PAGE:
PMBA Student Stories

I chose to attend UT Dallas for my MBA because I wanted to be academically challenged, but I also knew I would get an excellent return on my investment as opposed to other programs in the Dallas area. It was important to me to start enjoying my MBA salary after business school as opposed to continuing to live like a graduate student because I was burdened by large student loan payments.

I knew about the professional MBA program through my undergrad experience. I chose the flex format so I could attend classes around my work schedule, as well as having control over the order in which I took certain classes and selecting my faculty members.

One of the most important skills I learned while in the professional MBA program was how to identify the correct problem, as well as cost-effective and feasible solutions, which is very important when working at a state university with limited resources like I do now.

If I could give some advice to students considering the professional MBA program at UT Dallas, it would be this: Do your research and observe a class so you can meet current students, as well as faculty members. I would also recommend speaking with the Jindal School’s Career Management Center to figure out the likely employment outcomes for you after the program.

My greatest memory of my MBA is how it provided the skills to effectively lead in the corporate world. The typical business courses – accounting, finance and statistics – all provided the business ‘nuts and bolts’ background. However, the additional classes, including global business and operations management, allowed me to put all the pieces together.

From my organizational behavior to strategic management courses, it was all about creating win-win solutions in which all parties leave a situation feeling like they obtained something of value. The case studies and presentations prepared me to think on my feet, under fire from professionals and students, to find the optimal solution for all parties involved. I’ve carried this forward to the corporate world, where my education has prepared me to volley to constant peppering of questions from senior managers and clients.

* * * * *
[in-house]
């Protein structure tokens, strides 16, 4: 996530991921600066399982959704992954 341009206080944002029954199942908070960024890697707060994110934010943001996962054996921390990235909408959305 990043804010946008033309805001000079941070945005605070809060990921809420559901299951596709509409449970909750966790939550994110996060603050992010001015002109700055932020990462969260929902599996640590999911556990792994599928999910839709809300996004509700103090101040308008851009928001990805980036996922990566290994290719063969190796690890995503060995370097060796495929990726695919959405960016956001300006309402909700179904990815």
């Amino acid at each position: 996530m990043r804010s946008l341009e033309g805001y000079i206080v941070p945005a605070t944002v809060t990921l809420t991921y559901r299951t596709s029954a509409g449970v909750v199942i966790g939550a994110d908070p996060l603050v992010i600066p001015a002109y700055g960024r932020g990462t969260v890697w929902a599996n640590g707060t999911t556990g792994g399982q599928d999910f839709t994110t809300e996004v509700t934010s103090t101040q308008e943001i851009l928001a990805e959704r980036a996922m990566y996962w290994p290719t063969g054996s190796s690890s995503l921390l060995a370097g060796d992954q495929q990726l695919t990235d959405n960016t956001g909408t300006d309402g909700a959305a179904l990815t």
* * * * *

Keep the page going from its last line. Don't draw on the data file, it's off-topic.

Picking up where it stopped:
I’m currently using my degree in my role as an auditor in financial services with Pricewaterhouse Coopers (PwC), the world’s largest accounting and professional services firm. The experience provided to me by the School of Management gave me the foundation needed to understand the banks, private equity firms and other organizations I audit. To audit, you must first understand what the business is doing, and without the concepts I learned in my MBA, I wouldn’t have been able to acclimate so quickly. I am also using my MBA in planning and managing my own entrepreneurial ventures.

I was working for a national company in its corporate HR offices. The VP of HR at the time told me that if I wanted to have a seat at the executive table, that’s fine, but I better know what to do with it once there. I knew I needed further education to be of any value once I found my seat. The only option that met my needs for location, a competitive price and strong reputation was UT Dallas.